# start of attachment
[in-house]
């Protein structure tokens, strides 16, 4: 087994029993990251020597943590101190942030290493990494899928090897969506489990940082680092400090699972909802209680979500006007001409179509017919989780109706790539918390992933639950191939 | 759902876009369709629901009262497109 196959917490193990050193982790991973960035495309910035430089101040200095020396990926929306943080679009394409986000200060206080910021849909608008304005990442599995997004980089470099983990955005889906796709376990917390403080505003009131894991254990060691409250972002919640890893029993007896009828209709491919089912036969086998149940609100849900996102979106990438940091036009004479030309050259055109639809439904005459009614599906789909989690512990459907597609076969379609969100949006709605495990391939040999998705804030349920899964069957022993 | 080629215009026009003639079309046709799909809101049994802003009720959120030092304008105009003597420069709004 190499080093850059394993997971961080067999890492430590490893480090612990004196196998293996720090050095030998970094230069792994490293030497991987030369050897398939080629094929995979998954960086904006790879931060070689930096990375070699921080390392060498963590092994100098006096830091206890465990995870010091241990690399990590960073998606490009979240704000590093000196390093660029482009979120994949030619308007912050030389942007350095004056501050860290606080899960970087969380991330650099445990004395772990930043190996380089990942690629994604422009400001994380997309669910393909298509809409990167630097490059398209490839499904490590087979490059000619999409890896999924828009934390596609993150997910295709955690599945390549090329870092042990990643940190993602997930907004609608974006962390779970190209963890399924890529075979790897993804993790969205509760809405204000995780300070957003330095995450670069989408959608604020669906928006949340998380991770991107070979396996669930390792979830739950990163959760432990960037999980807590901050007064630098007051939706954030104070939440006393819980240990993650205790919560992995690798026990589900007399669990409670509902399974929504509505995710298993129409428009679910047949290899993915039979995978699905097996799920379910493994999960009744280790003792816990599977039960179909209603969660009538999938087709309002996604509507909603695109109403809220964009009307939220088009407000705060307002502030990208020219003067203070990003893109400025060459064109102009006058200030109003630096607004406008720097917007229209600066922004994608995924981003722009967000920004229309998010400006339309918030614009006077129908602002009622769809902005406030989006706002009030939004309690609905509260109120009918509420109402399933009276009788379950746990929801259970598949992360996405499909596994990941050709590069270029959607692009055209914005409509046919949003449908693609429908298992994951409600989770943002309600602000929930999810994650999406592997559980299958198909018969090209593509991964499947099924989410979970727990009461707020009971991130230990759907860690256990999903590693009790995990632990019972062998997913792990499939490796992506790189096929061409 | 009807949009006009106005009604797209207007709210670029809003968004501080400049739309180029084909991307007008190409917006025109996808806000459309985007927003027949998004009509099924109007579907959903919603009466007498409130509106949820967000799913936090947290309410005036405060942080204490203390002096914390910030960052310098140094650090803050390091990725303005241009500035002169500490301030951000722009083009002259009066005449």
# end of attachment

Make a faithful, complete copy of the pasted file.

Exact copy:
[in-house]
């Protein structure tokens, strides 16, 4: 087994029993990251020597943590101190942030290493990494899928090897969506489990940082680092400090699972909802209680979500006007001409179509017919989780109706790539918390992933639950191939 | 759902876009369709629901009262497109 196959917490193990050193982790991973960035495309910035430089101040200095020396990926929306943080679009394409986000200060206080910021849909608008304005990442599995997004980089470099983990955005889906796709376990917390403080505003009131894991254990060691409250972002919640890893029993007896009828209709491919089912036969086998149940609100849900996102979106990438940091036009004479030309050259055109639809439904005459009614599906789909989690512990459907597609076969379609969100949006709605495990391939040999998705804030349920899964069957022993 | 080629215009026009003639079309046709799909809101049994802003009720959120030092304008105009003597420069709004 190499080093850059394993997971961080067999890492430590490893480090612990004196196998293996720090050095030998970094230069792994490293030497991987030369050897398939080629094929995979998954960086904006790879931060070689930096990375070699921080390392060498963590092994100098006096830091206890465990995870010091241990690399990590960073998606490009979240704000590093000196390093660029482009979120994949030619308007912050030389942007350095004056501050860290606080899960970087969380991330650099445990004395772990930043190996380089990942690629994604422009400001994380997309669910393909298509809409990167630097490059398209490839499904490590087979490059000619999409890896999924828009934390596609993150997910295709955690599945390549090329870092042990990643940190993602997930907004609608974006962390779970190209963890399924890529075979790897993804993790969205509760809405204000995780300070957003330095995450670069989408959608604020669906928006949340998380991770991107070979396996669930390792979830739950990163959760432990960037999980807590901050007064630098007051939706954030104070939440006393819980240990993650205790919560992995690798026990589900007399669990409670509902399974929504509505995710298993129409428009679910047949290899993915039979995978699905097996799920379910493994999960009744280790003792816990599977039960179909209603969660009538999938087709309002996604509507909603695109109403809220964009009307939220088009407000705060307002502030990208020219003067203070990003893109400025060459064109102009006058200030109003630096607004406008720097917007229209600066922004994608995924981003722009967000920004229309998010400006339309918030614009006077129908602002009622769809902005406030989006706002009030939004309690609905509260109120009918509420109402399933009276009788379950746990929801259970598949992360996405499909596994990941050709590069270029959607692009055209914005409509046919949003449908693609429908298992994951409600989770943002309600602000929930999810994650999406592997559980299958198909018969090209593509991964499947099924989410979970727990009461707020009971991130230990759907860690256990999903590693009790995990632990019972062998997913792990499939490796992506790189096929061409 | 009807949009006009106005009604797209207007709210670029809003968004501080400049739309180029084909991307007008190409917006025109996808806000459309985007927003027949998004009509099924109007579907959903919603009466007498409130509106949820967000799913936090947290309410005036405060942080204490203390002096914390910030960052310098140094650090803050390091990725303005241009500035002169500490301030951000722009083009002259009066005449």